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Mar 4, 2013 10:06 AM

Substitute for brandy?

So I'd like to try my hand at this recipe, since I have some venison steaks hanging out in the freezer:

But, I do not have brandy, and I'd rather not go through the expense to buy it right now just for 2 tbsp worth (might even be less as I might half the recipe). Looks like it's just used for caramelizing the onions.

So, are there any good substitutions for brandy? I have a large variety of different vinegars, wine, stocks etc.

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  1. Do you have bourbon? I'd think that would work. Otherwise, perhaps a fortified wine like madeira or sherry.

        1. re: GH1618

          Exactly. OP didn't have brandy, but she might have had Cognac. Just sayin...

      1. You could use some kind of pure extract, but it will cost more than a bottle of brandy.

        1. I don't have much in the way of liquor at all unfortunately... SO drinks beer, I drink wine or vodka.

          5 Replies
          1. re: juliejulez

            You may be able to buy a "miniature" (i.e., airline bottle size) of brandy. Alternately, you can definitely get a pint. I keep Christian Bros. brandy on hand, which is not particularly expensive, just for cooking and baking. I've had the same bottle for probably 20 years. It will keep forever. I dole it out a tbs or 2 at a time, mainly in baked goods (it's an ingredient in my Sugar Cookie recipe for Christmas cookies) but also some savory ones.

            Since vodka is essentially tasteless, I don't think it would give you the somewhat sweet taste that you get from Brandy (or the other alcoholic substitutes that I mentioned).

            1. re: juliejulez

              What kind of wine do you have, Juliejulez? If the brandy is just for caramelizing the onions, you could use balsamic vinegar. That would compliment the venison very well, I think. Or, a sprinkle of brown sugar...

              1. re: Gio

                Gio, I can get any kind of wine...I don't mind spending the money on that since I'll drink it too :) I have some cubes of cabernet in the freezer and an unopened bottle of sangiovese on hand (not sure that would be quite right with this though). Oh and a bottle of... I forget, a nice unopened white though, in the fridge. The balsamic vinegar is a good idea.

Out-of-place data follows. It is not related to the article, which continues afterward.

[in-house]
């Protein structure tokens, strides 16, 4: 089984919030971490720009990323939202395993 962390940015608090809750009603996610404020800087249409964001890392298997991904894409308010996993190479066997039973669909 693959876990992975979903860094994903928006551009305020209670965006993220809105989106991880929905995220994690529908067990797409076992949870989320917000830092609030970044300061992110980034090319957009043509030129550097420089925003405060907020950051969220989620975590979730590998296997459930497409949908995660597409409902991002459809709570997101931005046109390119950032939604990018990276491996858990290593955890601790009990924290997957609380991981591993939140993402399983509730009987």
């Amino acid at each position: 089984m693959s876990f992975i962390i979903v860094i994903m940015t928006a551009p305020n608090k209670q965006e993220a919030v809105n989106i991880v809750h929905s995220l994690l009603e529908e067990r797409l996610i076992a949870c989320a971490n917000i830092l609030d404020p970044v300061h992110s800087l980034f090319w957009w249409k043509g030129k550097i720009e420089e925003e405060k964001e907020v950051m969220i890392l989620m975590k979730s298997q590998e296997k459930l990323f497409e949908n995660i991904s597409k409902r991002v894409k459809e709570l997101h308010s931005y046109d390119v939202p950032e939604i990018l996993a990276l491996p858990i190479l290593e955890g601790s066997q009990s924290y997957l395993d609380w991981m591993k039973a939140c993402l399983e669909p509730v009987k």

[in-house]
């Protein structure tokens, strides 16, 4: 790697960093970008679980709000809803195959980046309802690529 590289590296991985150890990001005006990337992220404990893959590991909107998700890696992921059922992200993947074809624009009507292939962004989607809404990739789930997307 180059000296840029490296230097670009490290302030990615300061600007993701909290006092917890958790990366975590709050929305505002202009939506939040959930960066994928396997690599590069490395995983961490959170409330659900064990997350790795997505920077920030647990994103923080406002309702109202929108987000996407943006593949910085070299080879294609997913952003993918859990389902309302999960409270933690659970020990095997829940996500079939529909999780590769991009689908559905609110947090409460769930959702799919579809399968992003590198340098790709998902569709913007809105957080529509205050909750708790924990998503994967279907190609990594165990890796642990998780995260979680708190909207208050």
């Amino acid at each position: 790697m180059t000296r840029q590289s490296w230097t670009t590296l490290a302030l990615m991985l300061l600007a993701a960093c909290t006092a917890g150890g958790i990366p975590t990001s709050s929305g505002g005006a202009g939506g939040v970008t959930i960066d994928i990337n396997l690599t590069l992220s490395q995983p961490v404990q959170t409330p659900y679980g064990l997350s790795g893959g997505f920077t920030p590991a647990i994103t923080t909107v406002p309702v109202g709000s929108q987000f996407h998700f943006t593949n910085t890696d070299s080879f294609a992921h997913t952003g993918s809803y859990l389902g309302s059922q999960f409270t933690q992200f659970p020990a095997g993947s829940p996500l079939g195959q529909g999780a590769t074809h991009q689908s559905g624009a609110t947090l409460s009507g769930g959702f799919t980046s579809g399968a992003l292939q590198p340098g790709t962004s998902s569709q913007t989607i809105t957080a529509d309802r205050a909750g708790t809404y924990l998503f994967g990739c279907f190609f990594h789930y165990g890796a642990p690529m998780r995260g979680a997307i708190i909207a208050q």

masha, the idea of the little travel bottles is a great one, I don't think why I didn't think of that. The wine/liquor store I frequent has a huge selection of them.

              2. re: juliejulez

                I definitely think you can substitute some white wine or dry white vermouth here. You could even just omit it, use chicken or beef broth, or sprinkle the onions with a touch of red or white wine vinegar. Also, just a suggestion, but I would definitely add some thyme and maybe also parsley to the onion mixture, since it's meant to mimic duxelles. I'm surprised the recipe doesn't also call for mushrooms.

                1. re: ChristinaMason

                  Thanks! I got the recipe off the show "Little Paris Kitchen" on Cooking Channel. and she mentioned something about why she didn't use mushrooms but now I can't remember why. I've never made beef wellington, let alone venison, so I don't really know what I'm doing :) But, so far out of the venison recipes I've found, it has "spoken" to me the most. I just hope what's in that vacuum pack of venison is actually steaks, and not cubes or something like that. It was in there when I moved in and SO has no idea what it is, other than venison.